We took an evening walk together to watch the sunset.  Monday was going to be busy perhaps. 
The excavator was supposed to show up along with some more folks to begin the Little House Remodel. And I had a night shift. 
But, it was nice to take some quiet time and enjoy the evening colors.

I'd be lying if I said I wasn't nervous about the whole remodel, dig a basement, add on .. thing.  Oh but wait, that is a whole different blog!
So many things going on at once.
I think I'll go sit with Dex and watch the woods.

Monday, April 18, 2016

Trying to keep it together

I love spring for many reasons.  Mostly because I enjoy not having to wear so many layers while hiking.  I do like spring for the simple fact that I can go out and find new things appearing from what looks like a barren forest floor.

Here the ferns are just emerging on the 16th from on top of a rock. The curls are nearly as small as a pencil eraser.
Next to them is a Virginia Waterleaf emerging.
My grand daughter went on a very early morning hike with me on Sunday morning.
The dew was still heavy on the grass in the valley.

And as we dipped into the steep valley we walked into areas that the morning sun hadn't even come to yet.
Eventually we made it to the Big Spring.  It is a spot that water comes from a hillside and adds to the existing creek.  The spring sports a beautiful morning delight for us.
Marsh marigold everywhere.
Ariel busies herself while I take several shots of the flowers.  She works on a story line for Doe Story with a Meerkat and Fox toy.
Our journey kept us going.  Ariel asked if we could try a another route home and I said we could.  We decided to go along the rock ravine and climb up to the old logging road.
We had more adventures, but I am going to stop this here. I've run out of time today and have to get ready for work.
I know that we had a great time though.

To be continued...

Tuesday, April 12, 2016

Catching up.

Sunday morning the farrier, Dan Tesar and Danny Tesar from Tesar Horseshoeing Company, came out to trim 8 head of equine.

Both Dan and Danny work together here they are trimming our Jack Stud, Bob who stands as a statue.

Danny is in the maroon colored sweatshirt, Dan is in the green one.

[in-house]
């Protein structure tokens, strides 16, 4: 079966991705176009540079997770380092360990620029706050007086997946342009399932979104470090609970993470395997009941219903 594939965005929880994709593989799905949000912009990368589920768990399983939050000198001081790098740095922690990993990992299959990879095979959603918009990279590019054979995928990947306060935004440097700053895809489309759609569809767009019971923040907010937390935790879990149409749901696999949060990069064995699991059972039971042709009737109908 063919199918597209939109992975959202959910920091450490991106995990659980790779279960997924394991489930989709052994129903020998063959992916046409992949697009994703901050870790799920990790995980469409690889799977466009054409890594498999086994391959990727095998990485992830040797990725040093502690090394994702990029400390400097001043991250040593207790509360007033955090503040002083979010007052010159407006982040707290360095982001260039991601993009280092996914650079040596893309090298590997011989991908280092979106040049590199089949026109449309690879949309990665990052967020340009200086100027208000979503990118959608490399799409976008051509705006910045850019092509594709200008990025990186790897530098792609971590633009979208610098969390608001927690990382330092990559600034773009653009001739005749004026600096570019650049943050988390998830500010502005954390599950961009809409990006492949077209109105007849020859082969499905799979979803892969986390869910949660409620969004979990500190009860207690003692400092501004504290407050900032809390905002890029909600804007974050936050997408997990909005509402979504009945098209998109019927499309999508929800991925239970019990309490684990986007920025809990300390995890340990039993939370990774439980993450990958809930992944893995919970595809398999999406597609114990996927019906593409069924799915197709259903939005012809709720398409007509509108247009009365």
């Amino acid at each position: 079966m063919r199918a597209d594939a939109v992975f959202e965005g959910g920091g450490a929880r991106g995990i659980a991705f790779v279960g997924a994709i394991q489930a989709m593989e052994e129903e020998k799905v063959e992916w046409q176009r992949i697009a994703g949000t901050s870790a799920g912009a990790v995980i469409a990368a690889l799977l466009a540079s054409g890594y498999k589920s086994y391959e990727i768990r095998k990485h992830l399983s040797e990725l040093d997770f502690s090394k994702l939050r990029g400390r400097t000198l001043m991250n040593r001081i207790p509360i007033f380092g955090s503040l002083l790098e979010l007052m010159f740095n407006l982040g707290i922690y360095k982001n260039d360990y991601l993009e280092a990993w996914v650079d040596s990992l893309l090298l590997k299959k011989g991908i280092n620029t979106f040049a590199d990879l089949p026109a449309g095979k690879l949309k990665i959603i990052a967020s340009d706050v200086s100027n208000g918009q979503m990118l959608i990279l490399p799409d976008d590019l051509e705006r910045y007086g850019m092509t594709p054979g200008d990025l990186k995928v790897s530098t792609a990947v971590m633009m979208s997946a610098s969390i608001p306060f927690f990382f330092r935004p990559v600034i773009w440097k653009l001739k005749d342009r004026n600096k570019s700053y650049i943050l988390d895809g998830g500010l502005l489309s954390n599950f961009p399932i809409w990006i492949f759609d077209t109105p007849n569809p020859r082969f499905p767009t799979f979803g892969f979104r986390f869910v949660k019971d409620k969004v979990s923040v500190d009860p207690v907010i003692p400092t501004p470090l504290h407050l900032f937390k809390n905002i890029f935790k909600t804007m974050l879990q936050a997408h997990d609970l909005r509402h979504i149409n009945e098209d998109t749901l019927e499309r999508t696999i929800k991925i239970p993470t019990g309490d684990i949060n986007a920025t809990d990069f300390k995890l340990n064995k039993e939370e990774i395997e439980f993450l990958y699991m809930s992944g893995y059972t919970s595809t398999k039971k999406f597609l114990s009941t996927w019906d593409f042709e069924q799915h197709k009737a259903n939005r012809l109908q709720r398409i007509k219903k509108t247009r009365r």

I really dig their sweatshirts.  I should have one and add the words...."I like my Farriers!"

Thor our other Jack put on quite a show for Dan and Danny.  He is a very odd Jack.

After they left I took Lil' Richard for a ride to see how much he remembered.  He is the first equine I've ever had that did not want to return home.  He was all for the go go go, anywhere but back to the farm.  

However he was polite and stopped for the neighbor kids and let them pet him.  Allie helped Lil' Richard check the mail.
Now Lil' Richard is a small pony so we don't ride hard, we don't ride fast, and I get off and walk with him often.  
However I found him very useful while walking along the roadside to spot interesting plants.

It is so hard to get used to those tiny little ears that are mostly hidden by that incredible bushy pony mane of his.

On our way back down the hill to the farm, I found a Santa Hat that had blown into the woods.
Lil' Richard was more than happy to model it for me.

Apparently my neighbor thinks Lil' Richard should have it as she says, "It suits him."  I think it does.

Monday morning arrived and I walked up the hill to check on Valerie, who is one of our Dexter cows. I thought she was close to calving.  Rich said she was a ways off.

Welcome Buster!
Born on Rich's Birthday!

He still has milk bubbles on his lips from his first feeding.  I was concerned because the temps were only in the 20's and Buster was a bit cold, but in an hour he was running around the pasture driving his mom nuts.

I spent most of the day relocating perennials and dividing them from places that will be effected by the construction.  Our Contractor showed up with the Digger Man and it sounded like they were getting ready to break ground very very soon.

After they left, I grabbed Siera and put on her headstall.  I led her to a stump and she stood stock still while I climbed up the stump and put a leg over her.

Off we went for a quick ride. We went for a cruise in the woods just for fun.
She has either gotten over her 'March Madness' and being herd sour or she thought that bareback was more fun?  

Anyway we went to look at the fence in the Merry Meadow and see where the deer had broken the old electric lines.
Looks like some fencing work for me soon!

We then rode back to the 'farm' and checked on Buster who was sleeping soundly next to his mom, Valerie.

I had left a message with the neighbors to come down and see the new calf since they'd never seen one like this before.
It was time to put Siera back and get ready for company.

Since it was Rich's birthday, I made a family sized pan of brownies and after the calf viewing and playing on the dirt hill, we all went in for a treat.

It was a great couple of days.

What will today bring?